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Courvoisier can meet demand despite bad weather

The Cognac region has been hit by adverse weather conditions over the past few years, but Courvoisier master blender Patrice Pinet has assured the house has enough stock to meet demand.

The Courvoisier Cognac house in France

Cognac was hit by severe storms in 2016, which damaged up to 6,000 hectares of vineyards in the French region. A combination of hailstones, wind and rain caused a loss of harvest, meaning lower yields for several producers.

Further storms battered the region in May 2018, affecting more than 10,000ha of Cognac in one way or another. Meanwhile, a spate of frost affected the region last year.

Courvoisier was affected by poor weather conditions in 2017 and 2019, which resulted in a 25% reduced harvest.

But if storms continue to impact the Cognac region, will the brand be able to keep up with growing consumer demand for Cognac?

Speaking to The Spirits Business last week, Pinet said: “We have launched a study to look at this and that’s why we are also planting new vineyards to take into account the fact that we need enough grapes to face the demand, and face some climatic issues.

“So we have considered this fact in order to see how many hectares of vineyards we need to meet demand.”

Courvoisier has partnered the Bureau National Interprofessionnel du Cognac (BNIC) to research new varieties of grapes, some of which can be harvested earlier in September, rather than the traditional harvest date of October.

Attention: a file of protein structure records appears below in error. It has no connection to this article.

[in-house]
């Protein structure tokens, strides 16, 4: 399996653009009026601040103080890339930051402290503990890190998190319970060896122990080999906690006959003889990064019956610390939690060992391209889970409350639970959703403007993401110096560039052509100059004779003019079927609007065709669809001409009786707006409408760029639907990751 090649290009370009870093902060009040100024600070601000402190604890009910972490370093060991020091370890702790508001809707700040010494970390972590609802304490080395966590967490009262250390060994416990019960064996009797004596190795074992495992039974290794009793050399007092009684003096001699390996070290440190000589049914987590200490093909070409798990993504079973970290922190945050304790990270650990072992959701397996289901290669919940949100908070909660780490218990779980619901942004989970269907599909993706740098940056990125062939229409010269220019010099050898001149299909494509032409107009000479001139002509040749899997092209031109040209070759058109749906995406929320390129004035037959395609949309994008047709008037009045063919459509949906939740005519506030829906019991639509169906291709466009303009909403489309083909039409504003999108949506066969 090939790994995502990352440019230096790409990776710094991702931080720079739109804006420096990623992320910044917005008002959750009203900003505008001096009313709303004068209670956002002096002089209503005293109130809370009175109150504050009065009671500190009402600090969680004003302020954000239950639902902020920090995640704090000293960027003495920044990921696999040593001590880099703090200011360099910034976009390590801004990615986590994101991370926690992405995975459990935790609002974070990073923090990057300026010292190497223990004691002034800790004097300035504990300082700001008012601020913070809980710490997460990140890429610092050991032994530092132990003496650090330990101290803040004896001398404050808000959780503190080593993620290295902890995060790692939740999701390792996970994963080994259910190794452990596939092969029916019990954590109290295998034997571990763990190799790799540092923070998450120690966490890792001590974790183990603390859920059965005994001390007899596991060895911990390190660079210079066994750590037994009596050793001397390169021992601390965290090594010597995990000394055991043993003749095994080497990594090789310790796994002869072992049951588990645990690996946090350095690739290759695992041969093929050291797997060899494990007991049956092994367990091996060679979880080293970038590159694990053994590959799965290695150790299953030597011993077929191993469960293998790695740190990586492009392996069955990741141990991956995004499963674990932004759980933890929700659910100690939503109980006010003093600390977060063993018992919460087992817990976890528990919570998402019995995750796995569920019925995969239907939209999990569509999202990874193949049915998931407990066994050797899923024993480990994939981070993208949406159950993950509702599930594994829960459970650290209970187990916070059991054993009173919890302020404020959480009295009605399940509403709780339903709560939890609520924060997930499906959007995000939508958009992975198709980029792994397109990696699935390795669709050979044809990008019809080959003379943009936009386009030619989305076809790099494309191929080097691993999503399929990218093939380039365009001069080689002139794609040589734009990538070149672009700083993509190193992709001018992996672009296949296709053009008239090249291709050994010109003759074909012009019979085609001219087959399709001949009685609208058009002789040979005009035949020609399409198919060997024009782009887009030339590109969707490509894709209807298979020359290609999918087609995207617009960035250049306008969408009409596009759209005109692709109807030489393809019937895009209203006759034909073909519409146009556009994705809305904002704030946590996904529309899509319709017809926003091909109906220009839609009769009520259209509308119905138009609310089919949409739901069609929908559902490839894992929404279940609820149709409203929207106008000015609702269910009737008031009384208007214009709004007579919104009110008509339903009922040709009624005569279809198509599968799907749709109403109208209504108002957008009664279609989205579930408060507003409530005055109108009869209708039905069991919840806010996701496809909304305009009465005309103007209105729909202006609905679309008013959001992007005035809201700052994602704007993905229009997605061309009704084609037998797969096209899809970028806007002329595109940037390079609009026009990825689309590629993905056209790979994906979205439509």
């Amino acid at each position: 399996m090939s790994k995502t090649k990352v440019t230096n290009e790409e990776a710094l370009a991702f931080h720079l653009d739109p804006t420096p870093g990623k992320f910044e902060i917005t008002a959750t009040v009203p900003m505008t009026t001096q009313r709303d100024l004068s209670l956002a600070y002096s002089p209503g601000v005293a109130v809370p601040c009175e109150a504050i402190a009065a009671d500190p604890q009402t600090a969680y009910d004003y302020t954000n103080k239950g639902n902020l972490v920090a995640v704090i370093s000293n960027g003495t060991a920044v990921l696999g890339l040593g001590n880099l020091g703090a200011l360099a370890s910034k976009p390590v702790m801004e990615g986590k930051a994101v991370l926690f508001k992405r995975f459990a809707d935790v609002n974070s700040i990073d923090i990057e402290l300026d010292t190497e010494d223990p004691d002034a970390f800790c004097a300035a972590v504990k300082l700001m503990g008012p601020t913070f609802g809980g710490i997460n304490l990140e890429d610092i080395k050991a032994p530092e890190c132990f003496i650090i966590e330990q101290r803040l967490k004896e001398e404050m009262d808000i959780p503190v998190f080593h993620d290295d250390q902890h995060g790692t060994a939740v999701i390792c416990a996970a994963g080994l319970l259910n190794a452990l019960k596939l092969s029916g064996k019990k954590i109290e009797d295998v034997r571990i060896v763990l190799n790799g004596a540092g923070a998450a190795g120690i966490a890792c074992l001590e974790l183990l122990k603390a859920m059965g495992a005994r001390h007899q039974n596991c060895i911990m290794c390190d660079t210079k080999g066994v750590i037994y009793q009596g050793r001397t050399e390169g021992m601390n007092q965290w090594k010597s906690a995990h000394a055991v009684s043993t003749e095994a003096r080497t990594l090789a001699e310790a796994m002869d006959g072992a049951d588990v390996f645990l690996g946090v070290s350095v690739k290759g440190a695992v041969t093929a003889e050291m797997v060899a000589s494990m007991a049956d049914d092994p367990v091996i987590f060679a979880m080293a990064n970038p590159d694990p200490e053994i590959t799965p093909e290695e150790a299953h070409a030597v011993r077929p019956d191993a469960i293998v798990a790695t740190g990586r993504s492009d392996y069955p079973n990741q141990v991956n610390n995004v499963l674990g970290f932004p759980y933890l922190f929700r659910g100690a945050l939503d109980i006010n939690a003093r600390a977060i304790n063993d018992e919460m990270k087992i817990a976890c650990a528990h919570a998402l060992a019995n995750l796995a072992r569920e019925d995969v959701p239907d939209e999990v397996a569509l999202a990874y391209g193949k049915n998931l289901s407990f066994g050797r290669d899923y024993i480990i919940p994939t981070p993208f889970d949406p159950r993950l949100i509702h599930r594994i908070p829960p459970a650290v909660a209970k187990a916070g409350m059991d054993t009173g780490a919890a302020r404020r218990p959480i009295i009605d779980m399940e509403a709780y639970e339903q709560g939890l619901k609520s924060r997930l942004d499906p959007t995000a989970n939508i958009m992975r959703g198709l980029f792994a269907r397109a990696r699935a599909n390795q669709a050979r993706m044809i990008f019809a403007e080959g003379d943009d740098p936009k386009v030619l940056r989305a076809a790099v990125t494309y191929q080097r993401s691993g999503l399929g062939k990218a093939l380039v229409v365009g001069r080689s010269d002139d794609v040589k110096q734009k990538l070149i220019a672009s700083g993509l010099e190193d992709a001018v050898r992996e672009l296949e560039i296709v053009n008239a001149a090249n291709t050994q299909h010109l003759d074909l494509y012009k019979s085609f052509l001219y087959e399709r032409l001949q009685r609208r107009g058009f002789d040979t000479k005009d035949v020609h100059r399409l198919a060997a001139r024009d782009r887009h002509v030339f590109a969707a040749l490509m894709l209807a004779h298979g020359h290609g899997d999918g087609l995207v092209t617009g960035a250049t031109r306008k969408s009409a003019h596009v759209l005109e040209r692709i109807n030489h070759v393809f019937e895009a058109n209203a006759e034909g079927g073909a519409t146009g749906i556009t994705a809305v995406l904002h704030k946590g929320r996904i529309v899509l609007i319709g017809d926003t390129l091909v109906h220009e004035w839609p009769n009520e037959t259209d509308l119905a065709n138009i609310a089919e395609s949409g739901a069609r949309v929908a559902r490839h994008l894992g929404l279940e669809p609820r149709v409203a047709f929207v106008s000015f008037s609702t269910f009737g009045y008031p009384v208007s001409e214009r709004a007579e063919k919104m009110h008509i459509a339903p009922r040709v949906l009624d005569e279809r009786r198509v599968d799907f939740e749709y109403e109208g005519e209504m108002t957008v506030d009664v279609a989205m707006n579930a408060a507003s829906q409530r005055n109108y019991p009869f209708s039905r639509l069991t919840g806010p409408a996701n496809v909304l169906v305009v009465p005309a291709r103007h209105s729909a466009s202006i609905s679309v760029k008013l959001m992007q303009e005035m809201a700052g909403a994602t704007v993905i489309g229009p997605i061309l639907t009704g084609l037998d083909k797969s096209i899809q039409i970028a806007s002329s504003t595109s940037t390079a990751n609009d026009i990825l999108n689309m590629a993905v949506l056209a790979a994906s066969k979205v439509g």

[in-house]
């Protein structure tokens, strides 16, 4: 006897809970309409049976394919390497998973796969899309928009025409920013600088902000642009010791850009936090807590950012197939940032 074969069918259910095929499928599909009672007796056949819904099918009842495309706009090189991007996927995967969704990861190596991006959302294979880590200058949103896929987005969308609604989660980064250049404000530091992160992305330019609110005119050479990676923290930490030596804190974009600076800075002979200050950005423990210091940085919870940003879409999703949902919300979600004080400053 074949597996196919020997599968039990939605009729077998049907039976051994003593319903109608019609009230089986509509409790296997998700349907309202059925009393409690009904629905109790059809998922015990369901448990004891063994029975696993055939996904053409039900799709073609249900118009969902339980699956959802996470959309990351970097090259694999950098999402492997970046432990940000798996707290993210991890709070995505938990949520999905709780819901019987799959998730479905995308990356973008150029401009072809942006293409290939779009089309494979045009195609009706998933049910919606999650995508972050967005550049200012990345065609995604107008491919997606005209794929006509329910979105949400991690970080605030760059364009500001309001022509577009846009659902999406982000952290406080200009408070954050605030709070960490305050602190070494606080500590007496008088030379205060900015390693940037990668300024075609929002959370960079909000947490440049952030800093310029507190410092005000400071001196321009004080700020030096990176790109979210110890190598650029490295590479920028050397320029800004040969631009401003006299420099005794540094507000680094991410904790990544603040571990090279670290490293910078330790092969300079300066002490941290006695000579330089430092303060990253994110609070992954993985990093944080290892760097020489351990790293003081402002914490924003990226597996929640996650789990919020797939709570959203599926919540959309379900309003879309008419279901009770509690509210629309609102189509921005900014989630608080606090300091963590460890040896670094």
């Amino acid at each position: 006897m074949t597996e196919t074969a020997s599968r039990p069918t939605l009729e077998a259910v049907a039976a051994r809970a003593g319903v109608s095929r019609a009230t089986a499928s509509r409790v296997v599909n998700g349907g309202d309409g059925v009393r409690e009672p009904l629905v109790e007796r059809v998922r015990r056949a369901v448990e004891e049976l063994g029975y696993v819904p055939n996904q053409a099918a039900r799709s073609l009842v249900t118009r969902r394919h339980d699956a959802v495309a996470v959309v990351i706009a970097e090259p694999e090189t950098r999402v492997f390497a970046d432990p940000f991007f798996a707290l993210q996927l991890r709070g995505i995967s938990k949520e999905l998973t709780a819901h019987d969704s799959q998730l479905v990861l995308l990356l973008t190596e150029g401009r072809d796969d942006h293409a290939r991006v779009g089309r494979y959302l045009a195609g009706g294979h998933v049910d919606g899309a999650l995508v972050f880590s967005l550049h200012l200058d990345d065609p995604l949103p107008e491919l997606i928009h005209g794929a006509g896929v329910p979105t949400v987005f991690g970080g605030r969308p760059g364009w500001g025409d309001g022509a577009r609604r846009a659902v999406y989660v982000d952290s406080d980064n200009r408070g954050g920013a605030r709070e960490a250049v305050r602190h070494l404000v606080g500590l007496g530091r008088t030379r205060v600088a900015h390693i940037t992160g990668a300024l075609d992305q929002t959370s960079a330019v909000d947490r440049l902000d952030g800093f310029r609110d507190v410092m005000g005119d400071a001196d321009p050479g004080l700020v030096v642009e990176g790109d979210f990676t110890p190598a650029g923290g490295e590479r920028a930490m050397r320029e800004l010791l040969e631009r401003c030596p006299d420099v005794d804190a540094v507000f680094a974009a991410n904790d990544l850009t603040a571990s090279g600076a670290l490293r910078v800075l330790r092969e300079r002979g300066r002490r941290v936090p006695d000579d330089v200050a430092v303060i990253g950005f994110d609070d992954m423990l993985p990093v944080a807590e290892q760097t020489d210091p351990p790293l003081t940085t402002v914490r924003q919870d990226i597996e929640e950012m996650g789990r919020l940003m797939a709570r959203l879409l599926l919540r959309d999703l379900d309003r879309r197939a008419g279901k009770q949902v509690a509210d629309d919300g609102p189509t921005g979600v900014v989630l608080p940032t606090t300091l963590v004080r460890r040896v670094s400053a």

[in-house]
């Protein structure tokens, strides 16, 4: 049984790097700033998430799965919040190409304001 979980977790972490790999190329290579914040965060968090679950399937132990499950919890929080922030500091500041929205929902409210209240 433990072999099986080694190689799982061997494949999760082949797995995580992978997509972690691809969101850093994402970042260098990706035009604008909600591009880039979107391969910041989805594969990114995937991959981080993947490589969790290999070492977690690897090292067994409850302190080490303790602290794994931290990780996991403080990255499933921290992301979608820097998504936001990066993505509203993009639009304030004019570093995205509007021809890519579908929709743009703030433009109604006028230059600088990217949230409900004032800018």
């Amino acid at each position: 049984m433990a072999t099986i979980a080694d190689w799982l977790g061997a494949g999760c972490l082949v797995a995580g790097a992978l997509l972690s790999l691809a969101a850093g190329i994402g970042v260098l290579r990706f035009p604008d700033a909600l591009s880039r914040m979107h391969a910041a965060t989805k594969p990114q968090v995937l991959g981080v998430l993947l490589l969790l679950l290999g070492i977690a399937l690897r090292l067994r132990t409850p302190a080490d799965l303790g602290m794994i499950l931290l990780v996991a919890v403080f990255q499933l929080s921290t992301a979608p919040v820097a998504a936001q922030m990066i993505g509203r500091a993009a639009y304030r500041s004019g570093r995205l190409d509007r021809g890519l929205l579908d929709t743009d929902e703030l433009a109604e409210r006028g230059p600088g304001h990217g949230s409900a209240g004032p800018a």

Pinet added that having a greater understanding of the types of grapes that can be used to make Cognac would also “decrease the risk of frost a little”.

The second area of research is looking into how resistant certain grape varieties are to disease.

Cognac growth

In volume terms, Cognac is expected to grow by 12% over the next three years to 2023, according to figures supplied by Courvoisier from IWSR Drinks Market Analysis. By value, Cognac sales are forecast to increase by 14% during the same period.

However, when asked about key trends driving Cognac sales in the next year, Pinet noted that 2020 growth could be affected by geopolitical turbulence.

“I don’t know what will be the risk we have to face with America; I don’t know what will be the final agreement between the UK and Europe in terms of trade,” Pinet added. “We could have some impact due to global political issues.

“But if we don’t have political issues, the trend of premiumisation and cocktails will continue as well. People, I think, are drinking less; they like to drink very good spirits. So Cognac is one of the spirits they can enjoy.”

Regarding the future growth of Courvoisier, Pinet said that while growth “may be at a lower pace than we have [grown] in the past”, the house is sure it can “continue to growth the business by 3% a year”.

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